It was the contrast of the younger me envisioning the current me. "Does this match up? Have I really gained any clarity?" I think that's something I've enjoyed about being in my 30s — not so much that I make better decisions or gained some sort of intrinsic knowledge, but through a lot of experience, good and bad, I've at least become slightly more self-aware. But that doesn't prevent the random overwhelming feeling of What the fuck? I still have no fucking idea what I'm doing!
LS: Dum Dum Girls were always active, and you released records pretty regularly. You took all of 2015 off to write this album, which made me think about the lyrics on "What is Love," where you sing, "Today I kept busy, so I felt OK / God bless the mania." When you've been on tour for so much of your life, is it weird to readjust to what, for most people, is normality?
KK: It totally is weird. I don't take it for granted at all, that I have the ability to take off this much time. I definitely experienced more frustration than I ever have musically in writing this record. At a certain point, I just started being like, Fuck, I don't know how to write songs anymore. What the hell? I've never struggled so much. There was a bit of tension between me feeling like, There's value in this, I just need to figure out how to do it, and the moments where it was like, No, this is shit. It's so frustrating to have something you can, depending on your mood or perspective, feel like you've lost or is fleeting. It's not a guarantee.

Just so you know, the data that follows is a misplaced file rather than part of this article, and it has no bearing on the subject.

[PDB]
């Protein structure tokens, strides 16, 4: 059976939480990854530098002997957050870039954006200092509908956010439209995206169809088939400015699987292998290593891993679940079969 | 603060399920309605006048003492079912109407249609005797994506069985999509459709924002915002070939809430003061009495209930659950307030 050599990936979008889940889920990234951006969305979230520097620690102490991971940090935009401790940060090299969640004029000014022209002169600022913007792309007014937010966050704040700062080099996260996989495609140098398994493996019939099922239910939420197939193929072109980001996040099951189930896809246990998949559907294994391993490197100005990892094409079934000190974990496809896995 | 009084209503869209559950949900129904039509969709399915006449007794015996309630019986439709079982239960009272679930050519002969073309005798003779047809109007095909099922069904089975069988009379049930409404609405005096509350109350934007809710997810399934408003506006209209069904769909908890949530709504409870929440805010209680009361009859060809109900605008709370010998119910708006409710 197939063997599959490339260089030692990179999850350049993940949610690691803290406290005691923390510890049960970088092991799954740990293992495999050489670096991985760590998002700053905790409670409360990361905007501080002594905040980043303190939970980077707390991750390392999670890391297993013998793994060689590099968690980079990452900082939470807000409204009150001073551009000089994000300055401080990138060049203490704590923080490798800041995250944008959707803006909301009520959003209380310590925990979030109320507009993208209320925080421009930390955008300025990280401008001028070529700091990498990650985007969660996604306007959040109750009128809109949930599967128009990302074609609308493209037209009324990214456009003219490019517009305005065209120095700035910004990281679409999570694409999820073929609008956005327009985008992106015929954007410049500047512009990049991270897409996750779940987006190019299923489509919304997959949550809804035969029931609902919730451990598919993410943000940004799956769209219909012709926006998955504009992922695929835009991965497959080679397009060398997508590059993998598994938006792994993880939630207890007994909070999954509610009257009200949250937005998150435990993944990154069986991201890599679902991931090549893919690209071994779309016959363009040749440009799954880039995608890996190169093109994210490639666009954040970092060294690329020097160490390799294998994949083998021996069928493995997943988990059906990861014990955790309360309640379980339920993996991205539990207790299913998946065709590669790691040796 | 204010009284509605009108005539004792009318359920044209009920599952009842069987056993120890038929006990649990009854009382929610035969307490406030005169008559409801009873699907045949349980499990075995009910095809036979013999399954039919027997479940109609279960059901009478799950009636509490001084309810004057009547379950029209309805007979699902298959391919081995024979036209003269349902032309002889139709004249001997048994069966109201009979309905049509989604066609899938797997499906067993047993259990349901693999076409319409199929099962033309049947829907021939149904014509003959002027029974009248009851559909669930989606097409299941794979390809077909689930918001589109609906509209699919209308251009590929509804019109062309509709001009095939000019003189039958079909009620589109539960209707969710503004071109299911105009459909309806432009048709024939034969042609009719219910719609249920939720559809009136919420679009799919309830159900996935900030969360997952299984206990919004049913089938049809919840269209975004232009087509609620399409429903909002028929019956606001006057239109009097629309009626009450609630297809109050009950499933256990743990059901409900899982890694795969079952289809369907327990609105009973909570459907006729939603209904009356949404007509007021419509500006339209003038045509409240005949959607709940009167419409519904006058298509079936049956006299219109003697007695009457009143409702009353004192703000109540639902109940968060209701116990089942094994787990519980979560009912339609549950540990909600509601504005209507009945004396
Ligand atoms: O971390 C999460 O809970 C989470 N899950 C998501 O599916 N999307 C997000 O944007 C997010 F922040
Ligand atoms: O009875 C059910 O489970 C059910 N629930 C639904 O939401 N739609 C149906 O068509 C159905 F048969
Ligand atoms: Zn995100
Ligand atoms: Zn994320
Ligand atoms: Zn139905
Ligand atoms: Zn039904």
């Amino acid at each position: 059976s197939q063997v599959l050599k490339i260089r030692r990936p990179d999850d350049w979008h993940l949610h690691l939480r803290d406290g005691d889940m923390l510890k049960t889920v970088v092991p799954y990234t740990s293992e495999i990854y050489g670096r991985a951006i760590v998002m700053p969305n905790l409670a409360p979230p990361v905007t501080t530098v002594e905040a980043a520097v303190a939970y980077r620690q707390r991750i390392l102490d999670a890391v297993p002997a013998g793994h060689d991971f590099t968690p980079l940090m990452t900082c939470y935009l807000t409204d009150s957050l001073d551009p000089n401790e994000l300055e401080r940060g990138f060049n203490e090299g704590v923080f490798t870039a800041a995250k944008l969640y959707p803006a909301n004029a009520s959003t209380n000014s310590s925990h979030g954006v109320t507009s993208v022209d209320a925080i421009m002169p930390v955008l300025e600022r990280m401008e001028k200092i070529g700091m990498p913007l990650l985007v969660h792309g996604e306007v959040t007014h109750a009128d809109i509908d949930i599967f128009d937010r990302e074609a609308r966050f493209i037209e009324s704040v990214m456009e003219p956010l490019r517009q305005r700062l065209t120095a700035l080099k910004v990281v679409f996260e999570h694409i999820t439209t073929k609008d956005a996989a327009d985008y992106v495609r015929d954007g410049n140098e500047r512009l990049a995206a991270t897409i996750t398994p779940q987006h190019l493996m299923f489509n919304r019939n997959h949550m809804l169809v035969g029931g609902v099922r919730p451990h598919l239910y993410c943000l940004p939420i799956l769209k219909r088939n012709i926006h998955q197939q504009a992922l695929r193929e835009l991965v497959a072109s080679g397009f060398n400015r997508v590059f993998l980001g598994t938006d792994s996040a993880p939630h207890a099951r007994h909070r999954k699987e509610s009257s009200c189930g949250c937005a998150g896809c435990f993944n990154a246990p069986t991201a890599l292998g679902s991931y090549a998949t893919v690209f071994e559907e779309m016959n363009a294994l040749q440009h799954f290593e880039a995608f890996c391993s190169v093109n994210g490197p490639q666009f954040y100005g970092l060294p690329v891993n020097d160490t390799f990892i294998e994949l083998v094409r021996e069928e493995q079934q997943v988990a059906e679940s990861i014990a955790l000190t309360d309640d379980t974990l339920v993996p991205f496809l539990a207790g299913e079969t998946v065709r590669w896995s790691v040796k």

LS: Did you ever feel like giving up?
KK: Oh, no, but I definitely had a couple of meltdowns. I had one major meltdown, at the fourth or fifth time of having almost ten new songs and my mentor not feeling them. It got to me one day, and it was also a day where I think I realized my rent was going up $500 so I needed to find a new place. I felt beaten. Dying in New York specifically and generally as well. There's something to be said for struggling and frustration and how that kind of formed, in a desperate way, something good. I'm glad I didn't put out any of those early songs. They sucked. I can objectively see that now. It was just part of the growing pains, trying to do something I knew I could do but I wasn't totally sure how yet.
This interview has been condensed and edited.
Laura Snapes is a journalist and critic swingin' on the flippity-flop in London, UK.